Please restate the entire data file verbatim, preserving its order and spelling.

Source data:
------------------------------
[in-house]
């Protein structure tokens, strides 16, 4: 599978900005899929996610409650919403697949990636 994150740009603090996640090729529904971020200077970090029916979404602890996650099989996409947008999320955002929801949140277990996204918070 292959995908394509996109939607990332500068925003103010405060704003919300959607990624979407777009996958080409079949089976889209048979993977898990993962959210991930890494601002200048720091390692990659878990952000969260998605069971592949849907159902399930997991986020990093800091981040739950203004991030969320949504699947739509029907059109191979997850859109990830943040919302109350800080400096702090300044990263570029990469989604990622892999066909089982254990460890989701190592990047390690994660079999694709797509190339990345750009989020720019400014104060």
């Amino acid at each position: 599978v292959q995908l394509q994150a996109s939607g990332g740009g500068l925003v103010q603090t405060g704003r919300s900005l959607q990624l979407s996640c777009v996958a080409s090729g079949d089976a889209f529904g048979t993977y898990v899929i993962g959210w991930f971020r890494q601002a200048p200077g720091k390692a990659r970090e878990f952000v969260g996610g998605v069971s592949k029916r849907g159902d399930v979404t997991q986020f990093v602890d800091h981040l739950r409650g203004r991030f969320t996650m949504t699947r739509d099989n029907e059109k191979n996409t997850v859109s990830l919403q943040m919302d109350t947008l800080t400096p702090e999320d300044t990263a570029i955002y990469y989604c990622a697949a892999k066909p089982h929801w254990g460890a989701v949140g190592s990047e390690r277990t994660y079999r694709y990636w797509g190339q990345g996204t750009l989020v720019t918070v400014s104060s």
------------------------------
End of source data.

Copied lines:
[in-house]
């Protein structure tokens, strides 16, 4: 599978900005899929996610409650919403697949990636 994150740009603090996640090729529904971020200077970090029916979404602890996650099989996409947008999320955002929801949140277990996204918070 292959995908394509996109939607990332500068925003103010405060704003919300959607990624979407777009996958080409079949089976889209048979993977898990993962959210991930890494601002200048720091390692990659878990952000969260998605069971592949849907159902399930997991986020990093800091981040739950203004991030969320949504699947739509029907059109191979997850859109990830943040919302109350800080400096702090300044990263570029990469989604990622892999066909089982254990460890989701190592990047390690994660079999694709797509190339990345750009989020720019400014104060």
């Amino acid at each position: 599978v292959q995908l394509q994150a996109s939607g990332g740009g500068l925003v103010q603090t405060g704003r919300s900005l959607q990624l979407s996640c777009v996958a080409s090729g079949d089976a889209f529904g048979t993977y898990v899929i993962g959210w991930f971020r890494q601002a200048p200077g720091k390692a990659r970090e878990f952000v969260g996610g998605v069971s592949k029916r849907g159902d399930v979404t997991q986020f990093v602890d800091h981040l739950r409650g203004r991030f969320t996650m949504t699947r739509d099989n029907e059109k191979n996409t997850v859109s990830l919403q943040m919302d109350t947008l800080t400096p702090e999320d300044t990263a570029i955002y990469y989604c990622a697949a892999k066909p089982h929801w254990g460890a989701v949140g190592s990047e390690r277990t994660y079999r694709y990636w797509g190339q990345g996204t750009l989020v720019t918070v400014s104060s």